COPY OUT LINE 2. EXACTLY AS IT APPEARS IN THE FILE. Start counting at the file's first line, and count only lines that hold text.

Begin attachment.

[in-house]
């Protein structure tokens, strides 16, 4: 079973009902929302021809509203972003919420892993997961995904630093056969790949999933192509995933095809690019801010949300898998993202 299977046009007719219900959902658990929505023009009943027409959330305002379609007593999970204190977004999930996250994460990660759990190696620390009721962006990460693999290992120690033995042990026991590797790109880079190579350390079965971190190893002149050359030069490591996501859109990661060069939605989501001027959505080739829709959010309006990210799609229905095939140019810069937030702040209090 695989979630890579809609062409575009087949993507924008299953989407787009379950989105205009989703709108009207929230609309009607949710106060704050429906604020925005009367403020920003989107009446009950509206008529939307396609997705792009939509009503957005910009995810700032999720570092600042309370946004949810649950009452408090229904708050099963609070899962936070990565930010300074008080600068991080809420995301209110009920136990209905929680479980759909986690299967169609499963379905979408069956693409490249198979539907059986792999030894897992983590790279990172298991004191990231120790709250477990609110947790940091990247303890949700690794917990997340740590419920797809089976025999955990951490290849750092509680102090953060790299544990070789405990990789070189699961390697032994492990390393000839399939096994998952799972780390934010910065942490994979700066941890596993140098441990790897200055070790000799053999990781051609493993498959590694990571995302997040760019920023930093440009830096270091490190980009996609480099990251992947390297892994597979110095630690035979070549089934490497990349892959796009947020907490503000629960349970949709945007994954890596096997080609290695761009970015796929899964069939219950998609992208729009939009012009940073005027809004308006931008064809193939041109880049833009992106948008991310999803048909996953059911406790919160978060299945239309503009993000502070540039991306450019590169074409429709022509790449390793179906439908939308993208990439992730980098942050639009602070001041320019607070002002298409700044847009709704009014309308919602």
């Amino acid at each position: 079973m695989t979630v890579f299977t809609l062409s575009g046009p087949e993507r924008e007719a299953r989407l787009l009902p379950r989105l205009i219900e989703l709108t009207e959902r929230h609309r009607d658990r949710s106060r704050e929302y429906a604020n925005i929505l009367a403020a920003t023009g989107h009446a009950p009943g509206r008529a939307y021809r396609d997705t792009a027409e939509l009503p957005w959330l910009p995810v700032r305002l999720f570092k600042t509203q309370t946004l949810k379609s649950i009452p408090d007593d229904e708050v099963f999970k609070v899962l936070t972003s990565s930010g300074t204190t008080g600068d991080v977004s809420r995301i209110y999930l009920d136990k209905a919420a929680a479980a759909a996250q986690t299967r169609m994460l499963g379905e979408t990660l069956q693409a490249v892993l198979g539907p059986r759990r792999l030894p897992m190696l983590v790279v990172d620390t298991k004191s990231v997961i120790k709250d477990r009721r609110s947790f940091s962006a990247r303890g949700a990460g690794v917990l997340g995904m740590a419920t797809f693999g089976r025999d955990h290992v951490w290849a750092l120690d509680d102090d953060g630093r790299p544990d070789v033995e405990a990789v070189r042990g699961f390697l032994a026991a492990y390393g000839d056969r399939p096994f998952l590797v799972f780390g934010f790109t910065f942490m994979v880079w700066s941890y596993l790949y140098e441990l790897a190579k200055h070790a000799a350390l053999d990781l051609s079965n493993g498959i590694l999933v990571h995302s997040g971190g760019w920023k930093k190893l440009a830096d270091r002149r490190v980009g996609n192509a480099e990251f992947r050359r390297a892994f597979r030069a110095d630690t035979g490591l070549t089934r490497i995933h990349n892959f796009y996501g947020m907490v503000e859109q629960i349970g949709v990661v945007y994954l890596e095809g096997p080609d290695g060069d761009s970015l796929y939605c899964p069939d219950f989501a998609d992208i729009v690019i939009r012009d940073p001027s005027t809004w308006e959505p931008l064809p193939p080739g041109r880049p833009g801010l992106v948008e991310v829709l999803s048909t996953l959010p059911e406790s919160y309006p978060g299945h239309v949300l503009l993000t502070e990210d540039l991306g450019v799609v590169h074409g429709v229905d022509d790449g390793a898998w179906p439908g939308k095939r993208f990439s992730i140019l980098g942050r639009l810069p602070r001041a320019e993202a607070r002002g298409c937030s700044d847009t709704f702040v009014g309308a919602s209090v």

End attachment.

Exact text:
């Protein structure tokens, strides 16, 4: 079973009902929302021809509203972003919420892993997961995904630093056969790949999933192509995933095809690019801010949300898998993202 299977046009007719219900959902658990929505023009009943027409959330305002379609007593999970204190977004999930996250994460990660759990190696620390009721962006990460693999290992120690033995042990026991590797790109880079190579350390079965971190190893002149050359030069490591996501859109990661060069939605989501001027959505080739829709959010309006990210799609229905095939140019810069937030702040209090 695989979630890579809609062409575009087949993507924008299953989407787009379950989105205009989703709108009207929230609309009607949710106060704050429906604020925005009367403020920003989107009446009950509206008529939307396609997705792009939509009503957005910009995810700032999720570092600042309370946004949810649950009452408090229904708050099963609070899962936070990565930010300074008080600068991080809420995301209110009920136990209905929680479980759909986690299967169609499963379905979408069956693409490249198979539907059986792999030894897992983590790279990172298991004191990231120790709250477990609110947790940091990247303890949700690794917990997340740590419920797809089976025999955990951490290849750092509680102090953060790299544990070789405990990789070189699961390697032994492990390393000839399939096994998952799972780390934010910065942490994979700066941890596993140098441990790897200055070790000799053999990781051609493993498959590694990571995302997040760019920023930093440009830096270091490190980009996609480099990251992947390297892994597979110095630690035979070549089934490497990349892959796009947020907490503000629960349970949709945007994954890596096997080609290695761009970015796929899964069939219950998609992208729009939009012009940073005027809004308006931008064809193939041109880049833009992106948008991310999803048909996953059911406790919160978060299945239309503009993000502070540039991306450019590169074409429709022509790449390793179906439908939308993208990439992730980098942050639009602070001041320019607070002002298409700044847009709704009014309308919602």